A Scotiabank CONTACT Feature Show 2017
Curated by Rachel Wine
On display from May 11 - Jun 11, Mon - Sun, 12 pm - 5pm
Thursday May 11, 2017
7:00 pm - 10:00 pm
Gladstone Hotel, 1214 Queen Street West, Toronto
Gallery 1313, 1313 Queen Street West, Toronto
From print to screen, still to moving images, the methods and materiality of photojournalistic production and dissemination have changed greatly. Despite the rapidly evolving media landscape, the gender imbalance in contemporary photographic reportage remains the same — females are disproportionately underrepresented.
Muse investigates the role of women in visual journalism by subverting themes of voyeurism, female subjectivity, and the often asymmetrical relationship between artist and subject. Featuring a group of emerging storytellers with roots in photojournalism, Muse explores the construction of these women’s visual narratives, from inspiration to dissemination. The placement of their work in a gallery setting and the multiple mediums reflected in their projects highlight the contribution of female photographic reportage to producing expanded, creative forms of documentary.
Laurence Butet-Roch : Our Grandfathers Were Chiefs
Most days in Aamjiwnaang go by quietly. Workers tend to their jobs while kids go to school. Teenagers play video games, letting their younger siblings rule the playground. Meals are cooked and shared. Stories are told. Years pass. A grandfather turns 50 as his granddaughter graduates high school. Football championships are lost, baseball games won.
Home to approximately 850 Anishinabek People, Aamjiwnaang is in the heart of Canada’s infamous Chemical Valley in southwestern Ontario. In the early 2000s, a community survey of health concerns revealed high rates of respiratory illnesses, learning and behavioural problems, mental illnesses, cancer, miscarriages and stillbirths and other difficulties. The community also noticed a decline in male births.
In this toxic landscape Aamjiwnaang is a green lung, a 3,100-acre territory which its people are intent on safeguarding for themselves and their ancestors, for future generations and all the species, fauna and flora alike, that thrive against the odds.
Since 2010 I’ve had the privilege of listening to stories of many people in Aamjiwnaang. Some were told over a meal, others around the fire. Sometimes we would head into the bush, or to a coffee shop. Once, while driving from the First Nation’s land to the nearby city of Sarnia, on a route that crosses through the industrial complex, a young woman explained how, when she was a child, she pretended that the smokestacks were cloud-makers.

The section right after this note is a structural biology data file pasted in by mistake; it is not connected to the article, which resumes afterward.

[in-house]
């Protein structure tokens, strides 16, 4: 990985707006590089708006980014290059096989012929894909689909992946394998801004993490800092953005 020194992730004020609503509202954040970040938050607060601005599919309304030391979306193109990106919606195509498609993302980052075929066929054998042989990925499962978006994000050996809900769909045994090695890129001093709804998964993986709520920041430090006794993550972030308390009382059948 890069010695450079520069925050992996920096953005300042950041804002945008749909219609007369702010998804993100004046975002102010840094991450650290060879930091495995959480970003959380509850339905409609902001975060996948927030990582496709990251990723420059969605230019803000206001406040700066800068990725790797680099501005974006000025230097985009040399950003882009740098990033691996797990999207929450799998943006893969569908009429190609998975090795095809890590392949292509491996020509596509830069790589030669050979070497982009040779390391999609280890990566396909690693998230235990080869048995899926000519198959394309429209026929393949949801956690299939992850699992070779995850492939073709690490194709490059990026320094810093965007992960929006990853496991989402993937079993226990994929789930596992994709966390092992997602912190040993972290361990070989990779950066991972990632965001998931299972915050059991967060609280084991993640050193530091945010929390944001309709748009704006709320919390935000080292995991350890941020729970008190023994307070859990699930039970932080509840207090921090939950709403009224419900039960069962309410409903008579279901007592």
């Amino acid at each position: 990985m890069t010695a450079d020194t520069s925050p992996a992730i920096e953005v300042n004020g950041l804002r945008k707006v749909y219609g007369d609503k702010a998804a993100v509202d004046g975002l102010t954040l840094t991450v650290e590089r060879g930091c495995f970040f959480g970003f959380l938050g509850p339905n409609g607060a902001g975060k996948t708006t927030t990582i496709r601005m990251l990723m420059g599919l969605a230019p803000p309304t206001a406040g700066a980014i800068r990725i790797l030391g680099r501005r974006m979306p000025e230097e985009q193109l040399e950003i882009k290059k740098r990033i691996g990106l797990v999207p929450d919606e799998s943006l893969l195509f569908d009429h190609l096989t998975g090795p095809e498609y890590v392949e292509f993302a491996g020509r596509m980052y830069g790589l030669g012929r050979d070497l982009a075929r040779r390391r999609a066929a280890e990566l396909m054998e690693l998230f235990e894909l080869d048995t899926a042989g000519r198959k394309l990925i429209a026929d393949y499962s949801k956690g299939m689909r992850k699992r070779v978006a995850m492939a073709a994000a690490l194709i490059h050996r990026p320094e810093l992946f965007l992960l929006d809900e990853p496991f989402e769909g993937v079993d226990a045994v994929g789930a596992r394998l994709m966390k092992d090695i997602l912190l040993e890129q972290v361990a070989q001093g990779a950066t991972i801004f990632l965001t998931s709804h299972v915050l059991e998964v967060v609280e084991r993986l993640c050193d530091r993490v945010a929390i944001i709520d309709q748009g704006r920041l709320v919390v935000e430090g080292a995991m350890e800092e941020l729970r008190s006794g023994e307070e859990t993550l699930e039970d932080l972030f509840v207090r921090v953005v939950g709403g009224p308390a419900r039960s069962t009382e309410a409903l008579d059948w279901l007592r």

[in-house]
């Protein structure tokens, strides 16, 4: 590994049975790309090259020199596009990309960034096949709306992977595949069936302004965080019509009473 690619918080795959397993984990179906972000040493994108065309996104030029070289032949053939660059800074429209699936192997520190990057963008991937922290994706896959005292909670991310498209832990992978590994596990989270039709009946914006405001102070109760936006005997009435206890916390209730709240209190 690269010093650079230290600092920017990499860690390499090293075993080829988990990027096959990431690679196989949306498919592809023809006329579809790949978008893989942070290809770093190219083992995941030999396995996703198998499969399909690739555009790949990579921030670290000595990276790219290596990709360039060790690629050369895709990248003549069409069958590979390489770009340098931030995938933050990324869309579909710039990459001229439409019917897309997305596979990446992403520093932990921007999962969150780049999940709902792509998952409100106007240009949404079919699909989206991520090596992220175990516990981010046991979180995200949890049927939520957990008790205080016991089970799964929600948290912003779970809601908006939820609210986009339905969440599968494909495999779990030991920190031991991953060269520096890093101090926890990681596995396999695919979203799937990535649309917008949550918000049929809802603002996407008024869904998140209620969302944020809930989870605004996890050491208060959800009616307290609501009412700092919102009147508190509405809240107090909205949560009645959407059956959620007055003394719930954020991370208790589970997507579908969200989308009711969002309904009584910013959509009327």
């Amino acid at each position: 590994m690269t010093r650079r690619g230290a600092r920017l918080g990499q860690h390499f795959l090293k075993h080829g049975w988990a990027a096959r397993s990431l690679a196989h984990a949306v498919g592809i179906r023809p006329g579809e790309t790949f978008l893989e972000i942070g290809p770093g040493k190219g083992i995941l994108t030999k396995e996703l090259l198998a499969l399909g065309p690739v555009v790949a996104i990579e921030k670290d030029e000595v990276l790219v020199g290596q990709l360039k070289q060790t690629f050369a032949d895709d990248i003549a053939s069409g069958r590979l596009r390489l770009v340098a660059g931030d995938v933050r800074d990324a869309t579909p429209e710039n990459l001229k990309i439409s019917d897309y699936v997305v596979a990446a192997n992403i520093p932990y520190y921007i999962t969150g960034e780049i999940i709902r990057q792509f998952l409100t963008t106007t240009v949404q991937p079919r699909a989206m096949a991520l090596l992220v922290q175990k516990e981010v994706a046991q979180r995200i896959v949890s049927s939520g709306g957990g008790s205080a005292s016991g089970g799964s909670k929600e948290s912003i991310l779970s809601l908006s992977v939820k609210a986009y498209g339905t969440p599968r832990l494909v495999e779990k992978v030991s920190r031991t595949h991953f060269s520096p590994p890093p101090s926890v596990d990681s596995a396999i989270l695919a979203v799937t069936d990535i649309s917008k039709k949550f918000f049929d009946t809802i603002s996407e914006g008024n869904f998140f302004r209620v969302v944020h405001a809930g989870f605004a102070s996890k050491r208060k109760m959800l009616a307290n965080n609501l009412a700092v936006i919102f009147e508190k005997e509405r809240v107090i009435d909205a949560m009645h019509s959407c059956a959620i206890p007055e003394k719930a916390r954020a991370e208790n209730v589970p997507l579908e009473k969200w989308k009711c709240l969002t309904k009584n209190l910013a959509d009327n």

The tales, thoughts and teachings that youth, Elders, parents, brothers and sisters shared with me have informed how I came to see Aamjiwnaang, my photos becoming echoes of their words. Yet at times my images fell short. No picture could translate the mind-bending tricks played by a girl who wanted to believe that clouds, not pollutants, came out of the large chimneys around her home.
Bringing such reveries to light, as well as some of the concerns of Aamjiwnaang residents, requires re-imagining how we approach documentary photography. Their contribution, which often took the form of conversations, could no longer stay concealed. That part of the process had to be made visible.
Last summer, community members, young and old, drew onto large prints of photographs made in the community, populating my observations with the fruits of their imagination. Two groups of friends, all under the age of 18, sketched their take on the end of the world. In one, the moon hits the earth, killing all but the spirit of the water, which would spark new life on the planet. In the other, two teenagers are tasked with saving the world from climate change and oil spills.
Laurence Butet-Roch, a member of the Boreal Collective, is a freelance writer, photo editor and photographer based in Toronto. Her work, which examines the intersection between place, memory and identity, interrogates the relationship between economic prosperity and the wellbeing of communities.
Michelle Siu : In Limbo
Ethnic Haitians in the Dominican Republic exist on the margins of society, undocumented, with no clear route to citizenship. Immigration policy places them at risk of statelessness and deportation. In Limbo provides visual evidence of this otherwise invisible population, deprived of basic rights such as security and education.